Exploring the Weird, Funny, and (Un)Useless Inventions of Chindogu


The philosophy of Commonplace Fun Facts centers around the principle that there is no such this as “useless knowledge.” Perhaps that is why we found ourselves drawn to a practice of developing and promoting “Unuseless Inventions.” Welcome to the Japanese art of Chindogu, where the invention causes more problems than it solves.

Chindōgu comes from the Japanese words 珍 (chin), meaning unusual and道具 (dōgu), meaning tool. It is the creation of Kenji Kawakami, a former editor and contributor to the Japanese home-shopping magazine Mail Order Life.

Kawakami began featuring some unusual creations to fill the extra space in the magazine. The inventions, at first glance, appear to address a legitimate need. On closer examination, however, one can see that they are, at best, impractical.

Among the inventions featured by Kawakami are:

Noodle Cooler

Properly cooked noodles have to get hot, and freshly-served noodles are not allowed time to cool.

The Noodle Cooler saves the hungry diner from having to waste time and energy blowing on the noodles, thus ensuring a delicious meal without scalding one’s mouth.

Eyedrop Funnel Glasses

How many of us have tried to use eye drops, succeeding only in applying them to our cheeks, eyebrows, or missing the face entirely?

The Eyedrop Funnel Glasses solve that problem by guaranteeing that 100% of the drops go where they are intended.

Butter Stick

What do you do when the toast pops out of the toaster, but you don’t have a knife or butter?

The Butter Stick comes to the rescue, allowing quick and easy application of butter before the toast becomes too cold to eat.

Several things distinguish Chindogu from gag gifts or Rube Goldberg machines. Kawakami required that the items actually exist. In other words, the concept was not enough; a prototype must be built. Once built, however, the items cannot be patented. Chindogu is, in part, an act of rebellion and critique of consumerism.

Watch Kenji Kawakami demonstrate some of his Chindogu inventions.

The International Chindogu Society has codified the principles of Chindōgu in ten tenets. For an item to qualify as Chindogu, it:

  1. Cannot Be For Real Use: The product must be so (almost) completely useless that it is impractical to use it. If the product is handy enough to be used regularly, then it does not meet this standard.
  2. Must Exist: The product must actually be built so it can be held and used. Simply imagining it or drawing up a proposed design is insufficient.
  3. Must Have a Spirit of Anarchy: According to the Society, “Chindōgu are man-made objects that have broken free from the chains of usefulness. They represent freedom of thought and action, the freedoms to challenge the suffocating historical dominance of conservative utility, and the freedoms to be (almost) useless.”
  4. Is a Tool for Everyday Life: The item must be something that could be used by society at large, not a specialized technical invention that would be used only by one profession.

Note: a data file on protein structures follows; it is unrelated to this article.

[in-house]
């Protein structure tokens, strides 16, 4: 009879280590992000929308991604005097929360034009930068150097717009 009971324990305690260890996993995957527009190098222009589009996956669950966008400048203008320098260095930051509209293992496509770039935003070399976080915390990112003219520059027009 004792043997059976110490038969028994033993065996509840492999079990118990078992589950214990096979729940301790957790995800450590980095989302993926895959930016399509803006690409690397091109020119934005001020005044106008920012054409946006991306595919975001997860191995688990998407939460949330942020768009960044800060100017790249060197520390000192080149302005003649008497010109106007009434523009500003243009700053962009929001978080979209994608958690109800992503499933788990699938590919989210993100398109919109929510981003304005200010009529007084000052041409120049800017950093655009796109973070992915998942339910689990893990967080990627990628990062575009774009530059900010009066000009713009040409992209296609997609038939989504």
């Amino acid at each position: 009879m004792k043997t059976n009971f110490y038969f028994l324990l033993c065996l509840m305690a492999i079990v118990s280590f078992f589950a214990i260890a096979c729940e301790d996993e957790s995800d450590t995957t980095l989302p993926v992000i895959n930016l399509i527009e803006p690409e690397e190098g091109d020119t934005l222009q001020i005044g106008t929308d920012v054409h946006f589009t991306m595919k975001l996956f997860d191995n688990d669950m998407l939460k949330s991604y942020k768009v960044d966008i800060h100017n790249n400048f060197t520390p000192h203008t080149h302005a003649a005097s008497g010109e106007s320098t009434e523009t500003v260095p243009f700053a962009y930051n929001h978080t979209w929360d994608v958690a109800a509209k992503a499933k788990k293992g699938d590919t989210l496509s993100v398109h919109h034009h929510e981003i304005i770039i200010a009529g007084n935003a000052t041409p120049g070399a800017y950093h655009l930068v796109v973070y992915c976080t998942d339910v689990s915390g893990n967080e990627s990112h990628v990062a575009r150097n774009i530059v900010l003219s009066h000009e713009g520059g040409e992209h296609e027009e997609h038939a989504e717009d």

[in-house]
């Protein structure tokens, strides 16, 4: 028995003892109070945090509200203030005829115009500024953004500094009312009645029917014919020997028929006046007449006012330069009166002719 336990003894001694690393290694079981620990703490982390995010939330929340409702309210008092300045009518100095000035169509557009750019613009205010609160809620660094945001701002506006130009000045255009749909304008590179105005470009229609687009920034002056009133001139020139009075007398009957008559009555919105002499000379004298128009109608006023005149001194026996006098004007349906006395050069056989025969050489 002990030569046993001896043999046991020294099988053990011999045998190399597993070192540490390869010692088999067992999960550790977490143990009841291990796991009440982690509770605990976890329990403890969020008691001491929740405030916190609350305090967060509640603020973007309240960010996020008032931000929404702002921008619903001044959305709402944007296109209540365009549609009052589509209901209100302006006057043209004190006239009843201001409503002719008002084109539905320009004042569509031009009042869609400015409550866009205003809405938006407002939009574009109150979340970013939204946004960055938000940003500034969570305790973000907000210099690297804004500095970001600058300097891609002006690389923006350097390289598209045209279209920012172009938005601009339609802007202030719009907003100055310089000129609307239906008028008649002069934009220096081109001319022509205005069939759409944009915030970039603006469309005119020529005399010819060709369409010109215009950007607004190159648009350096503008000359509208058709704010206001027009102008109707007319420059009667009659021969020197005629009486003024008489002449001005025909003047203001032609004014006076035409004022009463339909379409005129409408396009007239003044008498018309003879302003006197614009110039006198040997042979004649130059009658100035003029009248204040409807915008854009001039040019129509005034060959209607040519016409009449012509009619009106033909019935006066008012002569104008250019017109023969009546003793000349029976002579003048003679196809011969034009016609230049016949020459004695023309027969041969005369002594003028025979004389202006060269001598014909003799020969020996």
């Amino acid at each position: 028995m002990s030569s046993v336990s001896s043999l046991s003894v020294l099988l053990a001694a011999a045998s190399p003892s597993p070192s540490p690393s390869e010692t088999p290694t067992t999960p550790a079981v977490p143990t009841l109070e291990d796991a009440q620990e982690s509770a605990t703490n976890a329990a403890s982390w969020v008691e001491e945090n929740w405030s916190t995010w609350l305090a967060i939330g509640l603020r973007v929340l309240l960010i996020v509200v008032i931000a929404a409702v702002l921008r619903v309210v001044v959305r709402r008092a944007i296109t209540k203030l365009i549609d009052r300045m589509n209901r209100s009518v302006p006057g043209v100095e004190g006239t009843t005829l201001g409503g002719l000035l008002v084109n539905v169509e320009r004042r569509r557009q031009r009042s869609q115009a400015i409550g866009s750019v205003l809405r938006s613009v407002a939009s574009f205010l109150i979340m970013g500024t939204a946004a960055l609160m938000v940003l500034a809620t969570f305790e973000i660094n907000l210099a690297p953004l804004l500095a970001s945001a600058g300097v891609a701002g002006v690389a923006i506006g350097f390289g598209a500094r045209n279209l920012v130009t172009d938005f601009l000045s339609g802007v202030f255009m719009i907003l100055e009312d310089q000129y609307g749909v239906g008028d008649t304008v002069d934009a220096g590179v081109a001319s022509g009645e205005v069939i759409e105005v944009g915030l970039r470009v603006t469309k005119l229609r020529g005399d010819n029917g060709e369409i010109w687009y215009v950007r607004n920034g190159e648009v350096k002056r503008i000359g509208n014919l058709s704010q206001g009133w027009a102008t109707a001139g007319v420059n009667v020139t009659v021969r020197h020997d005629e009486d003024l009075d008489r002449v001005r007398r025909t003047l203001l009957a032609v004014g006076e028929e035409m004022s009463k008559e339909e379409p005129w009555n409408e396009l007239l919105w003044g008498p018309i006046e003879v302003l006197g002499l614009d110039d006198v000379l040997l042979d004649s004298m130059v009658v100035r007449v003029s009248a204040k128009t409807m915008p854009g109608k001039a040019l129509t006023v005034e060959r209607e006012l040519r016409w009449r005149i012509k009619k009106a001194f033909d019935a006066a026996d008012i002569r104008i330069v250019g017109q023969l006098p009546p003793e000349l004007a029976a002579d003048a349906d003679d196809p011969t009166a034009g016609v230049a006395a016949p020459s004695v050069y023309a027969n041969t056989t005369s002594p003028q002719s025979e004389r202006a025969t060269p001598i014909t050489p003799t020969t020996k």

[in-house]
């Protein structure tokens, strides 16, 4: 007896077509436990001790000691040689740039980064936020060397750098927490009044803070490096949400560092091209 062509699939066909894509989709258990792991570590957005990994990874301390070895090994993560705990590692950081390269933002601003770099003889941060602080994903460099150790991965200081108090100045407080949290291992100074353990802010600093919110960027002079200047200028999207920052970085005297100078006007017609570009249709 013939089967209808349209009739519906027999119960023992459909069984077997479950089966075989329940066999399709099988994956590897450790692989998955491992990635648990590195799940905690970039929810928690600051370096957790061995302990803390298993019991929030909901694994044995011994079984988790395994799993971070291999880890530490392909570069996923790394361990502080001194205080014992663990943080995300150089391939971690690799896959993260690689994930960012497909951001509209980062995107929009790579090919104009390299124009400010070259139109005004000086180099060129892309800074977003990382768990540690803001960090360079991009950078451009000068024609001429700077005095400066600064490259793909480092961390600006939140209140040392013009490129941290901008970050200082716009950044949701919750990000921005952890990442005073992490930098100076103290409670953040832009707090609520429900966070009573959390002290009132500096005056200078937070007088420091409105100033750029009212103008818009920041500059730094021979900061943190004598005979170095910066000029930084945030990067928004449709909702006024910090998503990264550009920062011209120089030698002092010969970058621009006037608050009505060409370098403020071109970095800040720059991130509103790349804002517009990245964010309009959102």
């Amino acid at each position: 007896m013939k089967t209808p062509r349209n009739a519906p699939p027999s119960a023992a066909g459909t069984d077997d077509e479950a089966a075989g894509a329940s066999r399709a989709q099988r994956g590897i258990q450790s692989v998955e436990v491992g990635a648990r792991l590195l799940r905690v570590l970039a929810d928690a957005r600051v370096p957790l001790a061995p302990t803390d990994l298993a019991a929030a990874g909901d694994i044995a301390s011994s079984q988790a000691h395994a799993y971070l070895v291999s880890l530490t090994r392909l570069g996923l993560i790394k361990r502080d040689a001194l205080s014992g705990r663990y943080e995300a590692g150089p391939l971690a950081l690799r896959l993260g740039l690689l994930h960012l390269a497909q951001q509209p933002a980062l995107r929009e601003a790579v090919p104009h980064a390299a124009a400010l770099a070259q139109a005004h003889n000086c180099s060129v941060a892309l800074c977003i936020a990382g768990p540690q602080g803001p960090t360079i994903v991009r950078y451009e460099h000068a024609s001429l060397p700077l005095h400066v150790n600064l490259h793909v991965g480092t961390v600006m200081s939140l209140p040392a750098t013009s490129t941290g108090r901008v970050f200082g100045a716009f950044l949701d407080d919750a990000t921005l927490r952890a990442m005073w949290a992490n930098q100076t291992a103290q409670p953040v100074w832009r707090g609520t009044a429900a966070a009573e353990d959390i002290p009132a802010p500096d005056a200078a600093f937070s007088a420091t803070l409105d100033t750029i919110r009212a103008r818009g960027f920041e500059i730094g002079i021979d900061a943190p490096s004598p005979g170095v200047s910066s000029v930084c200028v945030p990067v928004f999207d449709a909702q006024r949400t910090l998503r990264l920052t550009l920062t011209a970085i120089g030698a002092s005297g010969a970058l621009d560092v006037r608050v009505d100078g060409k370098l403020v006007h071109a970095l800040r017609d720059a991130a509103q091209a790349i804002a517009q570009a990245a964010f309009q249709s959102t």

5. Must Not Be For Sale: The invention is not a tradable commodity. Selling a Chindogu is prohibited, even as a joke.
  6. Must Have Been Created For the Sole Reason of Humor: Ultimately, anything that brings more joy into the world can’t be all bad. Humor is, at its essence, the ability to recognize the imperfections in life. Chindogu accomplish this through elaborate, unconventional, and impractical solutions to a problem.
  7. Is Not Propaganda: Chindogu are to be made with the best of intentions, not as a commentary on the human condition.
  8. Is Not Taboo: Pure humor is the goal of Chindōgu. Sexual innuendo, vulgarity, cruelty, or anything that debases the sanctity of living things is not permitted.
  9. Cannot Be Patented: Chindogu are to be offerings to the world, freely available. They may not be patented, copyrighted, trademarked, collected, or owned.
  10. Is Without Prejudice: Chindōgu may not favor race, religion, age, social status, gender, or any other demographic. Just as Chindogu are an offering to the world, they must also be enjoyable to the entire world.

Kawakami compiled the best examples of Chindogu in his 1995 book 101 Unuseless Japanese Inventions: The Art of Chindogu. It has since been followed up with several sequels, such as The Big Bento Box of Unuseless Japanese Inventions, 99 More Unuseless Japanese Inventions: The Art of Chindogu, and Bumper Book of Unuseless Japanese Inventions.

Sometimes an item can start as Chindogu, only to lose its status. The most notable example is the Selfie Stick. Originally features in 101 Unuseless Japanese Inventions, it was viewed at the time as being completely impractical. This significantly underestimated the human capacity for narcissism, however. Now that Selfie Sticks are offered for sale, the product has lost its Chindogu status.

For more examples of Chindogu, be sure to visit the webpage of the International Chindogu Society.

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